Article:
The references mean something because Sleaford Mods are punk, in every element. They are the band you fell in love with and then broke your heart, performing forever in that liminal state. A weird statement, given how often the band is wont to discuss things like "stink" and how it "glides through the air" (from "Livable Shit" on Divide and Exit) or "lowers itself on me" (from "B.H.S."). The Mods give stink, the smell of pure shit you breathe in from another stall, character. Their put-on is boys with opinions about bathing. These things, wrestled from the collective Past, are their currency. At no moment, even when in tears, when the minor chord-wrestle of "Drayton Manored" became a memory of Patrick Stump's five minutes of real soul in 2003, were my eyes unable to look away from the set's stark minimalism, Fearn's up and down bump, Williamson's waddle and knee-jerk hand motions. He would lift his arm to his head, as if for two milliseconds in prayer, before jerking back. This was a half-second motion, it felt military.

By then I had fully enmeshed myself into the crowd and wondered if I would ever see my college friend again, from the English class. The story wasn't quite that: she had been over to my apartment once. In twenty minutes, my girlfriend was bored to real tears and slipped upstairs like a cat, after putting "Heroes" on the player. She told me my bags would be at the door if I ever subjected her to the woman who complimented my Spoon t-shirt again. The next day, the woman who had liked my Spoon t-shirt would message me that "The lead singer kept touching the back/side of his head, which I thought was weird."

In front of me, it wasn't quite a mosh. When I was in the photo row, a British man with Hitler-hair had begun a chant, "Mods, Mods, Mods," before the show began that hadn't quite caught on. Now, there was this gentleman behind me, who I had pushed aside, who looked like the character Ray Wise played in Twin Peaks, the father who killed his daughter after possession by an evil spirit. The Leland Palmer-man had begun dancing back and forth in the middle, grooving his middle aged body against other concertgoers in a late '70s fashion, much to the amusement of his partner, a middle aged woman who looked like she worked in a bookstore when she was twenty. An altercation between the Leland Palmer-man and some groups behind him had begun. I noticed they were pointing at me. In the middle of the Mods performance of "Dull," I had begun dancing also. I dipped the scene shortly after.


Do they reject the fierce ethnocentrism of their white and working class peers?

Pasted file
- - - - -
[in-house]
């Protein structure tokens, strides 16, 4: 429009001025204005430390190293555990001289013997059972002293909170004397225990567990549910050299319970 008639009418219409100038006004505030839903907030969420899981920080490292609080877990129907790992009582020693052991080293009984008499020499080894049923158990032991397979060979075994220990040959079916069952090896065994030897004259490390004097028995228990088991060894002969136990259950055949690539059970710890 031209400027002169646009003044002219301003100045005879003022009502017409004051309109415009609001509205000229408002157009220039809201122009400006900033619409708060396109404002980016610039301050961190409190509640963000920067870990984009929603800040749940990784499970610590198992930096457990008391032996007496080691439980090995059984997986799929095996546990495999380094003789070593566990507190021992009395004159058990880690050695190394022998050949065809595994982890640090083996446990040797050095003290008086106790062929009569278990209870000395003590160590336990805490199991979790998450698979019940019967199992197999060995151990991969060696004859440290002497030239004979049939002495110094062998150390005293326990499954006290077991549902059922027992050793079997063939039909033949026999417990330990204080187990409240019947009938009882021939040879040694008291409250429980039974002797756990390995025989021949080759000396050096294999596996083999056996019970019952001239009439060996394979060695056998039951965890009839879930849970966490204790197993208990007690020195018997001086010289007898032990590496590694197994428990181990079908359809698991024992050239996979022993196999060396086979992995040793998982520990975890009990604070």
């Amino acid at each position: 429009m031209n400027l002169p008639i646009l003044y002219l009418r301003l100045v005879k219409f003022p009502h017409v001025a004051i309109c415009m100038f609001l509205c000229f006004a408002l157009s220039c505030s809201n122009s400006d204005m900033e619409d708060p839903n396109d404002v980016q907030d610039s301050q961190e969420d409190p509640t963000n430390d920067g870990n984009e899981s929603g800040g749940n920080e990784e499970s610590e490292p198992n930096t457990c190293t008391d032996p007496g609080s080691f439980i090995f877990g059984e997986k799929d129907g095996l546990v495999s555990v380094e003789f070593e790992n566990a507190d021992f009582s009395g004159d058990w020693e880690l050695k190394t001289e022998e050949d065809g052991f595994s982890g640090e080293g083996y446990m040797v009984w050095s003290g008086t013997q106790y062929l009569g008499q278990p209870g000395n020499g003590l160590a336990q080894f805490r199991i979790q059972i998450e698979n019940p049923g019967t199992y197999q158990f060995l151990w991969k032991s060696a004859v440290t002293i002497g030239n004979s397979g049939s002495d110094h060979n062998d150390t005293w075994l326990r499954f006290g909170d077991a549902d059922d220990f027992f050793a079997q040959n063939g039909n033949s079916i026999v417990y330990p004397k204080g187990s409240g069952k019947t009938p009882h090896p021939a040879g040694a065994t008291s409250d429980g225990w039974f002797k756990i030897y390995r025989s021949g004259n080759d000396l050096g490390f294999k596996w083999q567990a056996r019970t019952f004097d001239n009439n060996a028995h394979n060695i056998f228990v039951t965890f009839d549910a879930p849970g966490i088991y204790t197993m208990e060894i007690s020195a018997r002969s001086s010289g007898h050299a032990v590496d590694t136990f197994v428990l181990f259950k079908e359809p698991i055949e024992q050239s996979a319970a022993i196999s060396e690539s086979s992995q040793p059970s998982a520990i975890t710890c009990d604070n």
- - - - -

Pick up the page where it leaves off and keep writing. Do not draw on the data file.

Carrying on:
"You pretend to be proud of ya own culture/whilst simultaneously not giving two fucks about ya own culture/What culture?/Fuck culture"


I was in front of the speaker display, now, snapping photos of Williamson from an odd slant. Sneaking forward, the bouncer was giving me looks. Sometimes I would put my camera down and just let Williamson's voice hit me, touch my chest. It wasn't a barroom brawl, my fingers could feel it. As poetry, it was sluggish and squirmed clunkily on the paper. "I'm sick of all this pissy sell-outs, ignoring actuality," from "Pubic Hair Ltd," is not a line I would use in this review even though that's what I am saying, over and over again. Williamson's delivery can eat any word and turn it into real syllables spoken in the common space. It could deliver Yeats or Eliot better than Yeats or Eliot ever could, but it stays in the bathroom, the bar, the line at the grocery store.

In one of their most popular songs, "Jobseeker," which the Mods opened their encore with, Williamson is either critical or sympathetic toward its titular subject: people seeking employment. He sings in the chorus, "Desperately clutching onto a leaflet on depression/Supplied to me by the NHS" but I have always heard it as "Desperately clutching onto a lifelong depression/Supplied to me by the NHS." Is his protagonist, named Mr. Williamson, clinging onto his depression, supplied to him by the privilege of medical care, like a much criticized character in Lena Dunham's Girls or simply unable to face the thing itself and his "Nah, I'd just end up robbing the fucking place"-rage a valid reaction to the day-to-day stress and anxiety of unemployment? I am, perhaps, wrong. I am, perhaps, projecting my own feelings on the matter.

My friend, whose hair was mousy and reminded me of my mother, was already gone by then. I imagined myself alone with that Czech man, somebody studying Philosophy and interested in ethics, in a college dormitory. The way the whole world felt like a stage. Those small rooms.


Andrew Karpan is Popdust's resident punk. He has fond memories of his work as a roadie on the Sex Pistols first, and only, U.S. tour. Follow him on Twitter.